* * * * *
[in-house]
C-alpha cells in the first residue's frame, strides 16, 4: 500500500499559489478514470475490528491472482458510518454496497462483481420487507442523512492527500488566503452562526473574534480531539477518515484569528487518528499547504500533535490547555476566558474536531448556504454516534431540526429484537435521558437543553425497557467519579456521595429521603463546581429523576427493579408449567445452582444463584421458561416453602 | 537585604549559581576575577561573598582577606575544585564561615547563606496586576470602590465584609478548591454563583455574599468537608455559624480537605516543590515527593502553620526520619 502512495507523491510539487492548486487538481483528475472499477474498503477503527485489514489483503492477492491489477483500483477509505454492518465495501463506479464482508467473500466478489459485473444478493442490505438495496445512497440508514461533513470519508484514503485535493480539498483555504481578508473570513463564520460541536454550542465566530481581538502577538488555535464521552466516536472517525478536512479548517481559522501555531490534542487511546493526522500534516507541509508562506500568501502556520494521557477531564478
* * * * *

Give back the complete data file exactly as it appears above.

[in-house]
C-alpha cells in the first residue's frame, strides 16, 4: 500500500499559489478514470475490528491472482458510518454496497462483481420487507442523512492527500488566503452562526473574534480531539477518515484569528487518528499547504500533535490547555476566558474536531448556504454516534431540526429484537435521558437543553425497557467519579456521595429521603463546581429523576427493579408449567445452582444463584421458561416453602 | 537585604549559581576575577561573598582577606575544585564561615547563606496586576470602590465584609478548591454563583455574599468537608455559624480537605516543590515527593502553620526520619 502512495507523491510539487492548486487538481483528475472499477474498503477503527485489514489483503492477492491489477483500483477509505454492518465495501463506479464482508467473500466478489459485473444478493442490505438495496445512497440508514461533513470519508484514503485535493480539498483555504481578508473570513463564520460541536454550542465566530481581538502577538488555535464521552466516536472517525478536512479548517481559522501555531490534542487511546493526522500534516507541509508562506500568501502556520494521557477531564478